This is a Doctor Who volume whose time has come (pun not intended). Being a bit of a Whovian, as well as a writer in the genre, I own some other recently-released reference works: the excellent Who-ology and the Doctor Who Character Encyclopaedia chief among them. These are excellent and definitive works, but the key thing is that - by their very nature - they're not readable. Yes, they're lovely to dip into or browse, but you can't digest the contents. And it's all just terribly confusing and a bit much.
This is the big plus of Cameron K McEwan's seminal work: you can sit down and read it with a great deal of pleasure - no matter what your age or your level of knowledge. The author gives us a wonderful narrative of the story to date - something I've not seen anywhere else. In no time at all (stop me!) you get a start-to-finish overview of the entire series - the characters of the Doctor's incarnations, their companions, travels and adversaries.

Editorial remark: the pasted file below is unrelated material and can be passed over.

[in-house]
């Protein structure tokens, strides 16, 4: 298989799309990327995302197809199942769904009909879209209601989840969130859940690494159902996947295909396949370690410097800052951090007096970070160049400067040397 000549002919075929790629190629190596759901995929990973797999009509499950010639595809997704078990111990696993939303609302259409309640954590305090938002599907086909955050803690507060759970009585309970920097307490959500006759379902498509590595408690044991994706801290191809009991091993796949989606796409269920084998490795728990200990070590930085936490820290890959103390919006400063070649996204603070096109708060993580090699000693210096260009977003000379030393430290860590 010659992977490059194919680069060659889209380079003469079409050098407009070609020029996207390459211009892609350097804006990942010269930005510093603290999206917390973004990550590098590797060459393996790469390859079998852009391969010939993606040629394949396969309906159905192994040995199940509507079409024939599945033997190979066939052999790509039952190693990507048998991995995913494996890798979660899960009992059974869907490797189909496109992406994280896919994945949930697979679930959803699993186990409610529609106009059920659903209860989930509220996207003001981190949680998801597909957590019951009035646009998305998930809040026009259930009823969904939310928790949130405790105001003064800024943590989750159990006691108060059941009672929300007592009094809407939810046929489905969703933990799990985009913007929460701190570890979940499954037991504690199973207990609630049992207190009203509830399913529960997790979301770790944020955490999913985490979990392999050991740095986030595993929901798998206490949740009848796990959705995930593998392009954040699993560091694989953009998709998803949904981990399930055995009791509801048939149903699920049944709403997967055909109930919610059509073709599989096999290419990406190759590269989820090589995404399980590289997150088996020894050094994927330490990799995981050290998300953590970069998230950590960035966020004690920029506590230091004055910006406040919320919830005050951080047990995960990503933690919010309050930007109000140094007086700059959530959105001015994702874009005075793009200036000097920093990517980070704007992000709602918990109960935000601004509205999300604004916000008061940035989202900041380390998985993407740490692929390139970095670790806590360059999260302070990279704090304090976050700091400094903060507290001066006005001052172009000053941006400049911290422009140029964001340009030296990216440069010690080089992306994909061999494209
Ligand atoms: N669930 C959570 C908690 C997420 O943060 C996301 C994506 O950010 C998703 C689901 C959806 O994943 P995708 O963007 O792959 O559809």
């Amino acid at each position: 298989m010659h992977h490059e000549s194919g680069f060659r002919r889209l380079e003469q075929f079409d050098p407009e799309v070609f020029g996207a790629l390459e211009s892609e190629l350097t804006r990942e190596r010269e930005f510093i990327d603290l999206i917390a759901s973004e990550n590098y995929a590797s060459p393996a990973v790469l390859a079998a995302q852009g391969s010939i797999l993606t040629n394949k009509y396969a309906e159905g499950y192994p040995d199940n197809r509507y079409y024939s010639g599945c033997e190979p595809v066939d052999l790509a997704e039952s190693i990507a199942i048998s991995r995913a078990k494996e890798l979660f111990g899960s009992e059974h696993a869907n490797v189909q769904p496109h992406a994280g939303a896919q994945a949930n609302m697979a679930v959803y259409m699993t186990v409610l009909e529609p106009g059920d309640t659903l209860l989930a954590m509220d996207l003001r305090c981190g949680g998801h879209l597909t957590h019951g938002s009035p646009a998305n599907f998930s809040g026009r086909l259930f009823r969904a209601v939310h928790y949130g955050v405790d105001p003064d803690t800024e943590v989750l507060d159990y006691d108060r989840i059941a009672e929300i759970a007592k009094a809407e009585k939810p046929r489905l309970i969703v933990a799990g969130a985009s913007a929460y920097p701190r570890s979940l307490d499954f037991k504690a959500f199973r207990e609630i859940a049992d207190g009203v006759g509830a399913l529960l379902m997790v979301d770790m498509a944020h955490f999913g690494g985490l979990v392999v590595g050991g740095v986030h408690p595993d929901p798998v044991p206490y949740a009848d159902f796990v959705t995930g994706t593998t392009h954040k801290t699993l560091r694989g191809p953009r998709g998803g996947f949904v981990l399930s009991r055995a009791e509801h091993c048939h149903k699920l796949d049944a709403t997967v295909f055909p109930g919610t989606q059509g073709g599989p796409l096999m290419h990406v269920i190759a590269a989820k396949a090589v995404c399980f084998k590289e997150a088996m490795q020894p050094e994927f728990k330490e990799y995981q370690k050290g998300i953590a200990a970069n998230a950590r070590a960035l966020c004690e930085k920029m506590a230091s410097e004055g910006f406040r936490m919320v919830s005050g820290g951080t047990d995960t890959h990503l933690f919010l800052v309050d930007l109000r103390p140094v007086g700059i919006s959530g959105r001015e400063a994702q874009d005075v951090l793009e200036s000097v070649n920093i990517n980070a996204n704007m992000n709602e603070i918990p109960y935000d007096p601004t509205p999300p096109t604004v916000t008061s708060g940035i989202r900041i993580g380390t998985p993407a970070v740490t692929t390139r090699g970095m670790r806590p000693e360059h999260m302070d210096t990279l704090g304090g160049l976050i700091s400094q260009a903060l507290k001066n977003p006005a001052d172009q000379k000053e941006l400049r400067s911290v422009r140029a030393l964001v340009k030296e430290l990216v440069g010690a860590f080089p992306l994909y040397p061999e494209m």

With over fifty years of storylines, things can get a little complex and hard to understand (even the BBC scriptwriters have had trouble remaining consistent within the storyline). Sure, if you need a definitive answer to a specific question, then Who-ology is terrific. But even if you're as old as me and have memories of cowering behind the sofa to Peter Troughton's adversaries (the second Doctor, to the uninitiated) then you're going have problems getting a proper feel for how the series - with its twelve incarnations of the Doctor, and a vast cast of companions and monsters - has unfolded.
Read it for fun and clarity - you'll get more out of every episode you watch. (Afterthought - they should give this to the scriptwriters so that they don't keep tripping over the storyline...)